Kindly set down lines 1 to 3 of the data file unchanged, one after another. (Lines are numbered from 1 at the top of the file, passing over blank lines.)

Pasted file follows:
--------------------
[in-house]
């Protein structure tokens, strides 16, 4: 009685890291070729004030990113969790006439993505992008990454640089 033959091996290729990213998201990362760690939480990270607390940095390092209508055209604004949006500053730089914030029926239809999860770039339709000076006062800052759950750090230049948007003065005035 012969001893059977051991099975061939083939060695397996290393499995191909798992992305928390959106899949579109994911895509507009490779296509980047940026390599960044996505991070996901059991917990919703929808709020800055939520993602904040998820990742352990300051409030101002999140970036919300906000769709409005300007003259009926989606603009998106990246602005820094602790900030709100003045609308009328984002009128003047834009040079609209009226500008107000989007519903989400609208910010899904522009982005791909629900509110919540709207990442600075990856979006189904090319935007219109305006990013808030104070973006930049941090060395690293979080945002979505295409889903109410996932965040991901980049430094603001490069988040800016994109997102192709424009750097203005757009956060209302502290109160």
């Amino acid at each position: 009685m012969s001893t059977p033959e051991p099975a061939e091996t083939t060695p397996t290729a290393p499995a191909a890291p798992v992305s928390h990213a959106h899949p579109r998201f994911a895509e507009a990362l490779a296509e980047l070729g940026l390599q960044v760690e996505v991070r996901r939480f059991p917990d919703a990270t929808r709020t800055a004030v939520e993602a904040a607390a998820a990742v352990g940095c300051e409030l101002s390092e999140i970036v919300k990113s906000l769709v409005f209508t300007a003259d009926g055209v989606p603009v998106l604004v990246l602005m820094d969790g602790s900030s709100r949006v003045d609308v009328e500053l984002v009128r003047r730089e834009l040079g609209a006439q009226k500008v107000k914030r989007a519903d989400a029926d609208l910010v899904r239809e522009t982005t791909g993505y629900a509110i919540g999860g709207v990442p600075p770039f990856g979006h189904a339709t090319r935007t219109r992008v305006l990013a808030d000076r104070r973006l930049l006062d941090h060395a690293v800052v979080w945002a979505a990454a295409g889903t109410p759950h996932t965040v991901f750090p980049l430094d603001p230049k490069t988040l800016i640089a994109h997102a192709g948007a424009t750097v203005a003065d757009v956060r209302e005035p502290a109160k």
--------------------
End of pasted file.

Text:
[in-house]
């Protein structure tokens, strides 16, 4: 009685890291070729004030990113969790006439993505992008990454640089 033959091996290729990213998201990362760690939480990270607390940095390092209508055209604004949006500053730089914030029926239809999860770039339709000076006062800052759950750090230049948007003065005035 012969001893059977051991099975061939083939060695397996290393499995191909798992992305928390959106899949579109994911895509507009490779296509980047940026390599960044996505991070996901059991917990919703929808709020800055939520993602904040998820990742352990300051409030101002999140970036919300906000769709409005300007003259009926989606603009998106990246602005820094602790900030709100003045609308009328984002009128003047834009040079609209009226500008107000989007519903989400609208910010899904522009982005791909629900509110919540709207990442600075990856979006189904090319935007219109305006990013808030104070973006930049941090060395690293979080945002979505295409889903109410996932965040991901980049430094603001490069988040800016994109997102192709424009750097203005757009956060209302502290109160």
């Amino acid at each position: 009685m012969s001893t059977p033959e051991p099975a061939e091996t083939t060695p397996t290729a290393p499995a191909a890291p798992v992305s928390h990213a959106h899949p579109r998201f994911a895509e507009a990362l490779a296509e980047l070729g940026l390599q960044v760690e996505v991070r996901r939480f059991p917990d919703a990270t929808r709020t800055a004030v939520e993602a904040a607390a998820a990742v352990g940095c300051e409030l101002s390092e999140i970036v919300k990113s906000l769709v409005f209508t300007a003259d009926g055209v989606p603009v998106l604004v990246l602005m820094d969790g602790s900030s709100r949006v003045d609308v009328e500053l984002v009128r003047r730089e834009l040079g609209a006439q009226k500008v107000k914030r989007a519903d989400a029926d609208l910010v899904r239809e522009t982005t791909g993505y629900a509110i919540g999860g709207v990442p600075p770039f990856g979006h189904a339709t090319r935007t219109r992008v305006l990013a808030d000076r104070r973006l930049l006062d941090h060395a690293v800052v979080w945002a979505a990454a295409g889903t109410p759950h996932t965040v991901f750090p980049l430094d603001p230049k490069t988040l800016i640089a994109h997102a192709g948007a424009t750097v203005a003065d757009v956060r209302e005035p502290a109160k």